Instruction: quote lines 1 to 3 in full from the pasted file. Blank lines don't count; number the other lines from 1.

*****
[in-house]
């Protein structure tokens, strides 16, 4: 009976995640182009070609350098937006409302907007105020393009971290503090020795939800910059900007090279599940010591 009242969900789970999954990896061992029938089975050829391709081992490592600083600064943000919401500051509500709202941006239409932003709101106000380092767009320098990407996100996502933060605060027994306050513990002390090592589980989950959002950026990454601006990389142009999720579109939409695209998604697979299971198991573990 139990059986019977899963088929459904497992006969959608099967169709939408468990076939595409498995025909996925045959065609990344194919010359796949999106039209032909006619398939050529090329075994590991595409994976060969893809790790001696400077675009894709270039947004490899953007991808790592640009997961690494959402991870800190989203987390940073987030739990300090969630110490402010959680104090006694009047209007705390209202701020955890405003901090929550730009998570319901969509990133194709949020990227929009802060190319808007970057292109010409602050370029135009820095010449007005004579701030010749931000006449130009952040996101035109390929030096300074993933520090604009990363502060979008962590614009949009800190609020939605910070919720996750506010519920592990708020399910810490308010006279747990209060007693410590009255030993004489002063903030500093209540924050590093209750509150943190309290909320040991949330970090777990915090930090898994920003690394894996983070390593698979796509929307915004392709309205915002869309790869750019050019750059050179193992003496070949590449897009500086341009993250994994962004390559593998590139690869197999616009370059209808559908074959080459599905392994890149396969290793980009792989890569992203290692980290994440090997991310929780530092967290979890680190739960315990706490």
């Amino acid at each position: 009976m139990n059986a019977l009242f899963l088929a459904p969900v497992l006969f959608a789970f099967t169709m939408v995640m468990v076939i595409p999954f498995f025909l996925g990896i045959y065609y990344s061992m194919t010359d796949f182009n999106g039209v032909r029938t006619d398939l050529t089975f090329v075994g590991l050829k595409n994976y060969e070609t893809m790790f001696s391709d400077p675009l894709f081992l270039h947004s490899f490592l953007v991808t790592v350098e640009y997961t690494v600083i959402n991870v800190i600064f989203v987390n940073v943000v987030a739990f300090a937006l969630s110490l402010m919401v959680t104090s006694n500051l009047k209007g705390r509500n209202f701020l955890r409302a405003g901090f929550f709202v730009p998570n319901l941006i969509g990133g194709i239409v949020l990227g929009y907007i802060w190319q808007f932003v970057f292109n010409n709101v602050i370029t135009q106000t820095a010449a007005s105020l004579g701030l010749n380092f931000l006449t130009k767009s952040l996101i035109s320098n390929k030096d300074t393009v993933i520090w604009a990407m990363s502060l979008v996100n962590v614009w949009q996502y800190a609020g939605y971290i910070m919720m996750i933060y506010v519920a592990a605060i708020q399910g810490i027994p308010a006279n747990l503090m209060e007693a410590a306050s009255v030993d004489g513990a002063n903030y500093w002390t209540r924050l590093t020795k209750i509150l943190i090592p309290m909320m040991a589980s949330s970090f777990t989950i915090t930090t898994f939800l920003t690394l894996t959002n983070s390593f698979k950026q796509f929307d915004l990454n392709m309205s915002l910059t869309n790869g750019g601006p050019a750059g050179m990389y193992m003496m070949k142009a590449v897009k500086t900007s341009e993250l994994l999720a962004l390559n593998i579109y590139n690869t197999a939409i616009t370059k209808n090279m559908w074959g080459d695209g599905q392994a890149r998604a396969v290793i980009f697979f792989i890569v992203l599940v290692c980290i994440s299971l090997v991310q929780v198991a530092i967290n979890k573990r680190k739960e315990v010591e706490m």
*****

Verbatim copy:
[in-house]
């Protein structure tokens, strides 16, 4: 009976995640182009070609350098937006409302907007105020393009971290503090020795939800910059900007090279599940010591 009242969900789970999954990896061992029938089975050829391709081992490592600083600064943000919401500051509500709202941006239409932003709101106000380092767009320098990407996100996502933060605060027994306050513990002390090592589980989950959002950026990454601006990389142009999720579109939409695209998604697979299971198991573990 139990059986019977899963088929459904497992006969959608099967169709939408468990076939595409498995025909996925045959065609990344194919010359796949999106039209032909006619398939050529090329075994590991595409994976060969893809790790001696400077675009894709270039947004490899953007991808790592640009997961690494959402991870800190989203987390940073987030739990300090969630110490402010959680104090006694009047209007705390209202701020955890405003901090929550730009998570319901969509990133194709949020990227929009802060190319808007970057292109010409602050370029135009820095010449007005004579701030010749931000006449130009952040996101035109390929030096300074993933520090604009990363502060979008962590614009949009800190609020939605910070919720996750506010519920592990708020399910810490308010006279747990209060007693410590009255030993004489002063903030500093209540924050590093209750509150943190309290909320040991949330970090777990915090930090898994920003690394894996983070390593698979796509929307915004392709309205915002869309790869750019050019750059050179193992003496070949590449897009500086341009993250994994962004390559593998590139690869197999616009370059209808559908074959080459599905392994890149396969290793980009792989890569992203290692980290994440090997991310929780530092967290979890680190739960315990706490």
């Amino acid at each position: 009976m139990n059986a019977l009242f899963l088929a459904p969900v497992l006969f959608a789970f099967t169709m939408v995640m468990v076939i595409p999954f498995f025909l996925g990896i045959y065609y990344s061992m194919t010359d796949f182009n999106g039209v032909r029938t006619d398939l050529t089975f090329v075994g590991l050829k595409n994976y060969e070609t893809m790790f001696s391709d400077p675009l894709f081992l270039h947004s490899f490592l953007v991808t790592v350098e640009y997961t690494v600083i959402n991870v800190i600064f989203v987390n940073v943000v987030a739990f300090a937006l969630s110490l402010m919401v959680t104090s006694n500051l009047k209007g705390r509500n209202f701020l955890r409302a405003g901090f929550f709202v730009p998570n319901l941006i969509g990133g194709i239409v949020l990227g929009y907007i802060w190319q808007f932003v970057f292109n010409n709101v602050i370029t135009q106000t820095a010449a007005s105020l004579g701030l010749n380092f931000l006449t130009k767009s952040l996101i035109s320098n390929k030096d300074t393009v993933i520090w604009a990407m990363s502060l979008v996100n962590v614009w949009q996502y800190a609020g939605y971290i910070m919720m996750i933060y506010v519920a592990a605060i708020q399910g810490i027994p308010a006279n747990l503090m209060e007693a410590a306050s009255v030993d004489g513990a002063n903030y500093w002390t209540r924050l590093t020795k209750i509150l943190i090592p309290m909320m040991a589980s949330s970090f777990t989950i915090t930090t898994f939800l920003t690394l894996t959002n983070s390593f698979k950026q796509f929307d915004l990454n392709m309205s915002l910059t869309n790869g750019g601006p050019a750059g050179m990389y193992m003496m070949k142009a590449v897009k500086t900007s341009e993250l994994l999720a962004l390559n593998i579109y590139n690869t197999a939409i616009t370059k209808n090279m559908w074959g080459d695209g599905q392994a890149r998604a396969v290793i980009f697979f792989i890569v992203l599940v290692c980290i994440s299971l090997v991310q929780v198991a530092i967290n979890k573990r680190k739960e315990v010591e706490m």